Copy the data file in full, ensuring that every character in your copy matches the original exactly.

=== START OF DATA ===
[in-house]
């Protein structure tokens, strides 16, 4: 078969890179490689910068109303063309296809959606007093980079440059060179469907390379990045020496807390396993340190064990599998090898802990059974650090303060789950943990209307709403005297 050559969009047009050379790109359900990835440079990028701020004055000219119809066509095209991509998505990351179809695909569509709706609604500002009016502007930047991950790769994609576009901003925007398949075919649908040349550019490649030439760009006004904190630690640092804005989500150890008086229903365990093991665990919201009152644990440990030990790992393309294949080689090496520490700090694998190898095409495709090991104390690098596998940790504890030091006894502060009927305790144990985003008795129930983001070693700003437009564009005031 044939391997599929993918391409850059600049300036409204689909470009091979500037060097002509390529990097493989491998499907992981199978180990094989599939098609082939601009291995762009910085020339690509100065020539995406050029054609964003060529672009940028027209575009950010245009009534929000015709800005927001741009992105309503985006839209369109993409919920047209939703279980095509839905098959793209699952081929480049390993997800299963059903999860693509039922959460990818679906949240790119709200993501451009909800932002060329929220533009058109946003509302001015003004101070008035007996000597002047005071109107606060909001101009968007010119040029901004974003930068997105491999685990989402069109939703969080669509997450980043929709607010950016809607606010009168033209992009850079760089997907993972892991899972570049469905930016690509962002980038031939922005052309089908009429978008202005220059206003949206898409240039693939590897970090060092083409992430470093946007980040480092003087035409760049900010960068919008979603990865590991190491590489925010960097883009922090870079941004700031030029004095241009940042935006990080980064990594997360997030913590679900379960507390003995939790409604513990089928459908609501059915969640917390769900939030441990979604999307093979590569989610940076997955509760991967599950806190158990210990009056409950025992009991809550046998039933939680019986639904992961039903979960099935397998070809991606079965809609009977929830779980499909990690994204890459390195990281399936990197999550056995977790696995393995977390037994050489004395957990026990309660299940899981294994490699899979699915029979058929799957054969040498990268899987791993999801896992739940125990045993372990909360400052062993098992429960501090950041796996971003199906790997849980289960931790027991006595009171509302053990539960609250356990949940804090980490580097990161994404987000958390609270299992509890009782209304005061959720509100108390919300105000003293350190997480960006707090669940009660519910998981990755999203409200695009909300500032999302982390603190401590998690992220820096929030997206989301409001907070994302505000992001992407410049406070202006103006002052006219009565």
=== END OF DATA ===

[in-house]
């Protein structure tokens, strides 16, 4: 078969890179490689910068109303063309296809959606007093980079440059060179469907390379990045020496807390396993340190064990599998090898802990059974650090303060789950943990209307709403005297 050559969009047009050379790109359900990835440079990028701020004055000219119809066509095209991509998505990351179809695909569509709706609604500002009016502007930047991950790769994609576009901003925007398949075919649908040349550019490649030439760009006004904190630690640092804005989500150890008086229903365990093991665990919201009152644990440990030990790992393309294949080689090496520490700090694998190898095409495709090991104390690098596998940790504890030091006894502060009927305790144990985003008795129930983001070693700003437009564009005031 044939391997599929993918391409850059600049300036409204689909470009091979500037060097002509390529990097493989491998499907992981199978180990094989599939098609082939601009291995762009910085020339690509100065020539995406050029054609964003060529672009940028027209575009950010245009009534929000015709800005927001741009992105309503985006839209369109993409919920047209939703279980095509839905098959793209699952081929480049390993997800299963059903999860693509039922959460990818679906949240790119709200993501451009909800932002060329929220533009058109946003509302001015003004101070008035007996000597002047005071109107606060909001101009968007010119040029901004974003930068997105491999685990989402069109939703969080669509997450980043929709607010950016809607606010009168033209992009850079760089997907993972892991899972570049469905930016690509962002980038031939922005052309089908009429978008202005220059206003949206898409240039693939590897970090060092083409992430470093946007980040480092003087035409760049900010960068919008979603990865590991190491590489925010960097883009922090870079941004700031030029004095241009940042935006990080980064990594997360997030913590679900379960507390003995939790409604513990089928459908609501059915969640917390769900939030441990979604999307093979590569989610940076997955509760991967599950806190158990210990009056409950025992009991809550046998039933939680019986639904992961039903979960099935397998070809991606079965809609009977929830779980499909990690994204890459390195990281399936990197999550056995977790696995393995977390037994050489004395957990026990309660299940899981294994490699899979699915029979058929799957054969040498990268899987791993999801896992739940125990045993372990909360400052062993098992429960501090950041796996971003199906790997849980289960931790027991006595009171509302053990539960609250356990949940804090980490580097990161994404987000958390609270299992509890009782209304005061959720509100108390919300105000003293350190997480960006707090669940009660519910998981990755999203409200695009909300500032999302982390603190401590998690992220820096929030997206989301409001907070994302505000992001992407410049406070202006103006002052006219009565």